TPPA: Sovereignty won't be traded away, says Key video


PM John Key on the TPPA protestors

Prime Minister John Key has given reassurance that "sovereignty" won't be traded away with the TPPA, while iwi leaders urge communities to inform themselves.

There is a lot of "misinformation" about the trade deal undermining the Treaty of Waitangi, Key said on Tuesday.

"[The TPPA] doesn't have an impact there, it doesn't affect our sovereignty. Most of the provisions in there are not new. Other countries can't write our laws, they can make a submission.

Some Maori leaders are concerned their communities have not read enough about the TPPA.

Some Maori leaders are concerned their communities have not read enough about the TPPA.

"It doesn't increase our pharmaceutical costs. There's just a lot of misinformation."

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Maori leaders have urged their communities to inform themselves about the TPPA. 

Is this similar to the TPPA? The original Treaty of Waitangi document is on display at The National Archives.

Is this similar to the TPPA? The original Treaty of Waitangi document is on display at The National Archives.

Northland iwi chair Te Waihoroi Shortland, of the Ngati Hine runanga, understood Maori were angry about not being consulted about the agreement.

However, he thought opinions were already "coloured" before knowing enough about it.

"There's not much to be gained out of being uninformed or just straight out shutting the door on these things," Shortland said.

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"At least this next part (the signing) is going to happen regardless of what we do...I'm more against the buried head in the sand stuff and hoping it's going to go away.

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Most iwi leaders will have "an interest in the economic outcomes that might accrue to Maoridom", he said.

"The text is out. But it's hardly the kind of text that Joe Bloggs could pick up off the street and come to grips with.

"It needs breaking down."

Key said the government had put out a lot of information, but it was "complicated". The TPP text is 6000 pages.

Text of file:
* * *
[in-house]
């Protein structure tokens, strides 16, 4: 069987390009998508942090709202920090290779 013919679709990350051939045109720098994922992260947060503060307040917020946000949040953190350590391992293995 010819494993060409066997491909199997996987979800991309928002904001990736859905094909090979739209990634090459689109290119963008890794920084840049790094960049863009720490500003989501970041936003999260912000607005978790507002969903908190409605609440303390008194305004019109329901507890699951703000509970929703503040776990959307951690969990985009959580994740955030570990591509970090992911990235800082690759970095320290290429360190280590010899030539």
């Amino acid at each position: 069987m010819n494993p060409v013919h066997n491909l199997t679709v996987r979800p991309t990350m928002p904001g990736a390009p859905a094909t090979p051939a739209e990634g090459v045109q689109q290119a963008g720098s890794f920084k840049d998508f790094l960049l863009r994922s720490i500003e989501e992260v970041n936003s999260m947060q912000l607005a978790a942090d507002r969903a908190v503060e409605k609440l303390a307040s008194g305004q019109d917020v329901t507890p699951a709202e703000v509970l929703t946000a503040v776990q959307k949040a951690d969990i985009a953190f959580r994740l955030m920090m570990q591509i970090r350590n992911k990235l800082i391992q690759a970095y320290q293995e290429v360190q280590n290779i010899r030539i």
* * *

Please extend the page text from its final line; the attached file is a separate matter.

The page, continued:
Nga Puhi kuia Nora Rameka believed it was up to the government to ensure Maori understood the ramifications of TPPA.

"For Maori we hear what's being said, we see and read what other people's thoughts are, but most of us - especially in the North here, are still really not sure what it is about.

"We're told it's bad for us, but we don't understand. We do need to be better informed."

She said the feedback she's heard from Maori in her area, they're "totally opposed" at this point.

However, the focus for a lot iwi are on "other priorities" that are more immediate for their communities: housing, schooling and health, for example.

"It takes away from putting our energy into the TPPA," she said.

Waikato-Tainui leader Tukoroirangi Morgan said he had not yet formed an opinion on the TPP as he had not read the text.

Ngati Whatua Orakei have been vocal about their disappointment with the new trade deal and their unwillingness to host foreign dignitaries at the signing.

Their trust chair Phillip Te Waka Davis said their main gripe was that iwi had been left out of the loop. 

"Obviously it's been negotiated without our voice in there, and without iwi Maori and our rights under the Treaty of Waitangi. 

"That's not a good sign for us."

Davis said they had concerns about safeguards for New Zealand's environment.


The Treaty of Waitangi has been called the "original TPPA" by Northland iwi chair Te Waihoroi Shortland, who believes the promises made to Maori back then are similar to the rhetoric of late.

"Our ancestors signed the first TPPA agreement in 1840. It was a much simpler document, but against all odds it's continued to hold water.

It's a "simple agreement" the crown has found "great difficulty in honouring", he said.

Shortland said Maori had similar interests today as they did 176 years ago, which is how to economically advance themselves. He was prepared to learn what the TPPA could offer for Maori.

"Do we have faith in them? In pieces of paper? I don't know, but I still would like the conversation." 

Ngati Whatua Orakei trust chair Phillip Davis had similar doubts, but said with some humour that the Treaty of Waitangi was more of a "free trade agreement". 

 - Stuff


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